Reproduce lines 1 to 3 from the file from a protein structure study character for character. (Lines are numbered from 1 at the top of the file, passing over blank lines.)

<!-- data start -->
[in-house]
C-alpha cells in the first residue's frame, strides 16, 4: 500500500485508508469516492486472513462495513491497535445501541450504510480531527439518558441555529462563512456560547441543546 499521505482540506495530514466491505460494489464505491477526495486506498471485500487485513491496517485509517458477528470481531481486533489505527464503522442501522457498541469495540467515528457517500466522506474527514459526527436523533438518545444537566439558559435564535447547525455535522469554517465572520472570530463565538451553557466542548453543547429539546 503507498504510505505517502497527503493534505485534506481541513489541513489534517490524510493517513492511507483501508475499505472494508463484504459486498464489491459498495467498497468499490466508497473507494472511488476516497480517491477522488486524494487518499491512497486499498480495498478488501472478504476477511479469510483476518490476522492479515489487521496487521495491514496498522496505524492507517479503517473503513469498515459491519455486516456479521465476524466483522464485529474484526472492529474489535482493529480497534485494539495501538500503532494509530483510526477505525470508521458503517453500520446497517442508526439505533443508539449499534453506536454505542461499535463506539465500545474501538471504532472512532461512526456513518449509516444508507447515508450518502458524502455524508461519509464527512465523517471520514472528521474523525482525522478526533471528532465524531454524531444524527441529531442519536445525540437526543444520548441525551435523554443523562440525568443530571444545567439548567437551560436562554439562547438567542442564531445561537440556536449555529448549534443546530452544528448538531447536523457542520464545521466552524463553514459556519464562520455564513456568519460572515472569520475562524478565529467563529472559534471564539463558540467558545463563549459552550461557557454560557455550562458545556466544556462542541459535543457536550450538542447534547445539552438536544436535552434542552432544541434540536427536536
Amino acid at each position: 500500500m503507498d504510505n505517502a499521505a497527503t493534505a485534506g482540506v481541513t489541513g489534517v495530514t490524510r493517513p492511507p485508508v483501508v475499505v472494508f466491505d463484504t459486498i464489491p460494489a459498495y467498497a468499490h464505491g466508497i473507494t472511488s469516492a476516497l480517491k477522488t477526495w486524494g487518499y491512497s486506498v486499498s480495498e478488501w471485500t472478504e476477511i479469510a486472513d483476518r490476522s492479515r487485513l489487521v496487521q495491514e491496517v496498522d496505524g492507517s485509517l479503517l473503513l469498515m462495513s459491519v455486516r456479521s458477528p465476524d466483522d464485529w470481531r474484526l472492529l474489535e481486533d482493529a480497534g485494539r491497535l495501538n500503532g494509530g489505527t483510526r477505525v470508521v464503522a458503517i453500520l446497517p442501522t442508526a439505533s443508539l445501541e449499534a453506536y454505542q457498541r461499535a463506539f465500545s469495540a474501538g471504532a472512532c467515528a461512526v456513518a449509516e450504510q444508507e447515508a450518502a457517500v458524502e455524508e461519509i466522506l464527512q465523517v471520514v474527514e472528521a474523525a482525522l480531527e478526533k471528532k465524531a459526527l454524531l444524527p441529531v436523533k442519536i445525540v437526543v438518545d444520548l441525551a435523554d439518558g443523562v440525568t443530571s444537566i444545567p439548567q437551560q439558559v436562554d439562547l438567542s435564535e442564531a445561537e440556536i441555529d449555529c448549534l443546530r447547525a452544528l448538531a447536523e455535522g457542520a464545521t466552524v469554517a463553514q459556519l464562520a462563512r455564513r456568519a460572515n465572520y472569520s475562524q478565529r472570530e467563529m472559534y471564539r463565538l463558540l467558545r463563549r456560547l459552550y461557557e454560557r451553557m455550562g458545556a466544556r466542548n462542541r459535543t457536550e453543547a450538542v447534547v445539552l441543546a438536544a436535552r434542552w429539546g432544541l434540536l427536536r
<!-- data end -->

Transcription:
[in-house]
C-alpha cells in the first residue's frame, strides 16, 4: 500500500485508508469516492486472513462495513491497535445501541450504510480531527439518558441555529462563512456560547441543546 499521505482540506495530514466491505460494489464505491477526495486506498471485500487485513491496517485509517458477528470481531481486533489505527464503522442501522457498541469495540467515528457517500466522506474527514459526527436523533438518545444537566439558559435564535447547525455535522469554517465572520472570530463565538451553557466542548453543547429539546 503507498504510505505517502497527503493534505485534506481541513489541513489534517490524510493517513492511507483501508475499505472494508463484504459486498464489491459498495467498497468499490466508497473507494472511488476516497480517491477522488486524494487518499491512497486499498480495498478488501472478504476477511479469510483476518490476522492479515489487521496487521495491514496498522496505524492507517479503517473503513469498515459491519455486516456479521465476524466483522464485529474484526472492529474489535482493529480497534485494539495501538500503532494509530483510526477505525470508521458503517453500520446497517442508526439505533443508539449499534453506536454505542461499535463506539465500545474501538471504532472512532461512526456513518449509516444508507447515508450518502458524502455524508461519509464527512465523517471520514472528521474523525482525522478526533471528532465524531454524531444524527441529531442519536445525540437526543444520548441525551435523554443523562440525568443530571444545567439548567437551560436562554439562547438567542442564531445561537440556536449555529448549534443546530452544528448538531447536523457542520464545521466552524463553514459556519464562520455564513456568519460572515472569520475562524478565529467563529472559534471564539463558540467558545463563549459552550461557557454560557455550562458545556466544556462542541459535543457536550450538542447534547445539552438536544436535552434542552432544541434540536427536536
Amino acid at each position: 500500500m503507498d504510505n505517502a499521505a497527503t493534505a485534506g482540506v481541513t489541513g489534517v495530514t490524510r493517513p492511507p485508508v483501508v475499505v472494508f466491505d463484504t459486498i464489491p460494489a459498495y467498497a468499490h464505491g466508497i473507494t472511488s469516492a476516497l480517491k477522488t477526495w486524494g487518499y491512497s486506498v486499498s480495498e478488501w471485500t472478504e476477511i479469510a486472513d483476518r490476522s492479515r487485513l489487521v496487521q495491514e491496517v496498522d496505524g492507517s485509517l479503517l473503513l469498515m462495513s459491519v455486516r456479521s458477528p465476524d466483522d464485529w470481531r474484526l472492529l474489535e481486533d482493529a480497534g485494539r491497535l495501538n500503532g494509530g489505527t483510526r477505525v470508521v464503522a458503517i453500520l446497517p442501522t442508526a439505533s443508539l445501541e449499534a453506536y454505542q457498541r461499535a463506539f465500545s469495540a474501538g471504532a472512532c467515528a461512526v456513518a449509516e450504510q444508507e447515508a450518502a457517500v458524502e455524508e461519509i466522506l464527512q465523517v471520514v474527514e472528521a474523525a482525522l480531527e478526533k471528532k465524531a459526527l454524531l444524527p441529531v436523533k442519536i445525540v437526543v438518545d444520548l441525551a435523554d439518558g443523562v440525568t443530571s444537566i444545567p439548567q437551560q439558559v436562554d439562547l438567542s435564535e442564531a445561537e440556536i441555529d449555529c448549534l443546530r447547525a452544528l448538531a447536523e455535522g457542520a464545521t466552524v469554517a463553514q459556519l464562520a462563512r455564513r456568519a460572515n465572520y472569520s475562524q478565529r472570530e467563529m472559534y471564539r463565538l463558540l467558545r463563549r456560547l459552550y461557557e454560557r451553557m455550562g458545556a466544556r466542548n462542541r459535543t457536550e453543547a450538542v447534547v445539552l441543546a438536544a436535552r434542552w429539546g432544541l434540536l427536536r